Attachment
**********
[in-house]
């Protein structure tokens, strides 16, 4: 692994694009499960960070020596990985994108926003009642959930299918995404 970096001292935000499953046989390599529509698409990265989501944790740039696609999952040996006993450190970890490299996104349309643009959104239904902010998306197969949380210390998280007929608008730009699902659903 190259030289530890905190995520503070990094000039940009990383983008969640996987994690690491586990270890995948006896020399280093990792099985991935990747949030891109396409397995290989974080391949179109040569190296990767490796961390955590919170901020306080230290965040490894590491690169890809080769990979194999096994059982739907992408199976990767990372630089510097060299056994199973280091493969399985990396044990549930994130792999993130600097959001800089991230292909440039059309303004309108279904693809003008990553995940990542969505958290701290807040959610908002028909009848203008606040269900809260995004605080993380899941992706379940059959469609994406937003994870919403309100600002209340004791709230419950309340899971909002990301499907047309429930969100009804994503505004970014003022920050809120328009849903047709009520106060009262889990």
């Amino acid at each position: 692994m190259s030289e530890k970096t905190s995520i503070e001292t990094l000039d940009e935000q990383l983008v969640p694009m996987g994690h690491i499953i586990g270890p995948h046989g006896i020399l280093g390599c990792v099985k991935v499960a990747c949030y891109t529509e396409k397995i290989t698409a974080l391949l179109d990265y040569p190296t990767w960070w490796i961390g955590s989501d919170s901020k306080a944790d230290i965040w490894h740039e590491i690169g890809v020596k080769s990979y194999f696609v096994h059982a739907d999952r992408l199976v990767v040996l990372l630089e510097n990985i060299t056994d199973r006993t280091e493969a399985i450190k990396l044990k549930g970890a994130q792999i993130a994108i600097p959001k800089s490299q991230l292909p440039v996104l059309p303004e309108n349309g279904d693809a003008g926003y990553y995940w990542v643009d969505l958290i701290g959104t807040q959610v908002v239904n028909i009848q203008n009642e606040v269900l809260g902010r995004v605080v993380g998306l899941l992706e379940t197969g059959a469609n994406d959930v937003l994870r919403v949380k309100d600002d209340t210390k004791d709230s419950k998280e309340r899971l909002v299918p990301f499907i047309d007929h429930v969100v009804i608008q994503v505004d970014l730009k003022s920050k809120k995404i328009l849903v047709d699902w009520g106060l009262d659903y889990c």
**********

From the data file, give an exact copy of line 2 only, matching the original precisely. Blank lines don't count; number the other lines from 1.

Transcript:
């Protein structure tokens, strides 16, 4: 692994694009499960960070020596990985994108926003009642959930299918995404 970096001292935000499953046989390599529509698409990265989501944790740039696609999952040996006993450190970890490299996104349309643009959104239904902010998306197969949380210390998280007929608008730009699902659903 190259030289530890905190995520503070990094000039940009990383983008969640996987994690690491586990270890995948006896020399280093990792099985991935990747949030891109396409397995290989974080391949179109040569190296990767490796961390955590919170901020306080230290965040490894590491690169890809080769990979194999096994059982739907992408199976990767990372630089510097060299056994199973280091493969399985990396044990549930994130792999993130600097959001800089991230292909440039059309303004309108279904693809003008990553995940990542969505958290701290807040959610908002028909009848203008606040269900809260995004605080993380899941992706379940059959469609994406937003994870919403309100600002209340004791709230419950309340899971909002990301499907047309429930969100009804994503505004970014003022920050809120328009849903047709009520106060009262889990």